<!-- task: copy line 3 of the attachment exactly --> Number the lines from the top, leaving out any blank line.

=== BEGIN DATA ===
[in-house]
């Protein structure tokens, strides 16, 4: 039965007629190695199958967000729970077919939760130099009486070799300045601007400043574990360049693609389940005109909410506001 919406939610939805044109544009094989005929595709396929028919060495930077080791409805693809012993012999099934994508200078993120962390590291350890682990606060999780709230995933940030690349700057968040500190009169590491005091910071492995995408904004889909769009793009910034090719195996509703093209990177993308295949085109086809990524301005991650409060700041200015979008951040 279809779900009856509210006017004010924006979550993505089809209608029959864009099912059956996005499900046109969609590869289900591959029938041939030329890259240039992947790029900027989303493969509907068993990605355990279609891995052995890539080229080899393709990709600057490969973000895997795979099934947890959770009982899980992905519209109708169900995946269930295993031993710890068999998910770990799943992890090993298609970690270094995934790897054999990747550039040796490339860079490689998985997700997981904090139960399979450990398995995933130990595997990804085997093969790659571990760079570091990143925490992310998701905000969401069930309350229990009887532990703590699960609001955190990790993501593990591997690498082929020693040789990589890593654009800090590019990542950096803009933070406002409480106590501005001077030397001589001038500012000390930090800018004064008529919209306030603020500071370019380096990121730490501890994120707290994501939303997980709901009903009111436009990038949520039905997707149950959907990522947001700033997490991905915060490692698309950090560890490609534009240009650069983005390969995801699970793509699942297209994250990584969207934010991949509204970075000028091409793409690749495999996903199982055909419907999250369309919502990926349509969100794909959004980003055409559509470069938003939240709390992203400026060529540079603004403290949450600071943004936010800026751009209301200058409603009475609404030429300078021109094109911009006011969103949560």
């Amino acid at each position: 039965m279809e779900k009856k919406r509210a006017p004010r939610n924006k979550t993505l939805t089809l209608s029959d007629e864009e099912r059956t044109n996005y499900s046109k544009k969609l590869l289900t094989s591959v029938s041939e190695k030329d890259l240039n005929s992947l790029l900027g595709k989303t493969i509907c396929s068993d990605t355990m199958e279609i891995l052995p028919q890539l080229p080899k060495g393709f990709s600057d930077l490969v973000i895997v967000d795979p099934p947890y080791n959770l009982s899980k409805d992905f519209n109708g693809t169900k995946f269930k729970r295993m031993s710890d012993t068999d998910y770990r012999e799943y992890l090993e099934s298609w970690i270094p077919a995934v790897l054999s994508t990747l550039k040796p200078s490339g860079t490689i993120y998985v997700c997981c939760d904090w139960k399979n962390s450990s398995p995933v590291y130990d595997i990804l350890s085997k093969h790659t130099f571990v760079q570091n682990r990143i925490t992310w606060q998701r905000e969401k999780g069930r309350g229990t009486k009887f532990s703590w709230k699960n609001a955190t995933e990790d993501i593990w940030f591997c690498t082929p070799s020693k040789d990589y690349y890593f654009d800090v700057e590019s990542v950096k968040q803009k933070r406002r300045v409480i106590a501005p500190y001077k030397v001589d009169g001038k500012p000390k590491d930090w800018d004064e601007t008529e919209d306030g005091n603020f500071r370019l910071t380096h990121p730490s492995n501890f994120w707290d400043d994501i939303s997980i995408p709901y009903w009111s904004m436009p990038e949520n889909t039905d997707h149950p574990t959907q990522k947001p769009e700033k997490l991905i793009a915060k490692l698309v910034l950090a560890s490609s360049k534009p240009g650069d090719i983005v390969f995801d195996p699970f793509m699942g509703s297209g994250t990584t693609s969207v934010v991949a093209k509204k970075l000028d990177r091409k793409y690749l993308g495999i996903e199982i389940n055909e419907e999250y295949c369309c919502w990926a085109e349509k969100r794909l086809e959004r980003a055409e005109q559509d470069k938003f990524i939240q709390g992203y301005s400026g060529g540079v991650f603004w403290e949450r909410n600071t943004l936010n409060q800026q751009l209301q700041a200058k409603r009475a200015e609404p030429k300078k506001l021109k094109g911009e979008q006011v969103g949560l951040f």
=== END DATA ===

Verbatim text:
């Amino acid at each position: 039965m279809e779900k009856k919406r509210a006017p004010r939610n924006k979550t993505l939805t089809l209608s029959d007629e864009e099912r059956t044109n996005y499900s046109k544009k969609l590869l289900t094989s591959v029938s041939e190695k030329d890259l240039n005929s992947l790029l900027g595709k989303t493969i509907c396929s068993d990605t355990m199958e279609i891995l052995p028919q890539l080229p080899k060495g393709f990709s600057d930077l490969v973000i895997v967000d795979p099934p947890y080791n959770l009982s899980k409805d992905f519209n109708g693809t169900k995946f269930k729970r295993m031993s710890d012993t068999d998910y770990r012999e799943y992890l090993e099934s298609w970690i270094p077919a995934v790897l054999s994508t990747l550039k040796p200078s490339g860079t490689i993120y998985v997700c997981c939760d904090w139960k399979n962390s450990s398995p995933v590291y130990d595997i990804l350890s085997k093969h790659t130099f571990v760079q570091n682990r990143i925490t992310w606060q998701r905000e969401k999780g069930r309350g229990t009486k009887f532990s703590w709230k699960n609001a955190t995933e990790d993501i593990w940030f591997c690498t082929p070799s020693k040789d990589y690349y890593f654009d800090v700057e590019s990542v950096k968040q803009k933070r406002r300045v409480i106590a501005p500190y001077k030397v001589d009169g001038k500012p000390k590491d930090w800018d004064e601007t008529e919209d306030g005091n603020f500071r370019l910071t380096h990121p730490s492995n501890f994120w707290d400043d994501i939303s997980i995408p709901y009903w009111s904004m436009p990038e949520n889909t039905d997707h149950p574990t959907q990522k947001p769009e700033k997490l991905i793009a915060k490692l698309v910034l950090a560890s490609s360049k534009p240009g650069d090719i983005v390969f995801d195996p699970f793509m699942g509703s297209g994250t990584t693609s969207v934010v991949a093209k509204k970075l000028d990177r091409k793409y690749l993308g495999i996903e199982i389940n055909e419907e999250y295949c369309c919502w990926a085109e349509k969100r794909l086809e959004r980003a055409e005109q559509d470069k938003f990524i939240q709390g992203y301005s400026g060529g540079v991650f603004w403290e949450r909410n600071t943004l936010n409060q800026q751009l209301q700041a200058k409603r009475a200015e609404p030429k300078k506001l021109k094109g911009e979008q006011v969103g949560l951040f």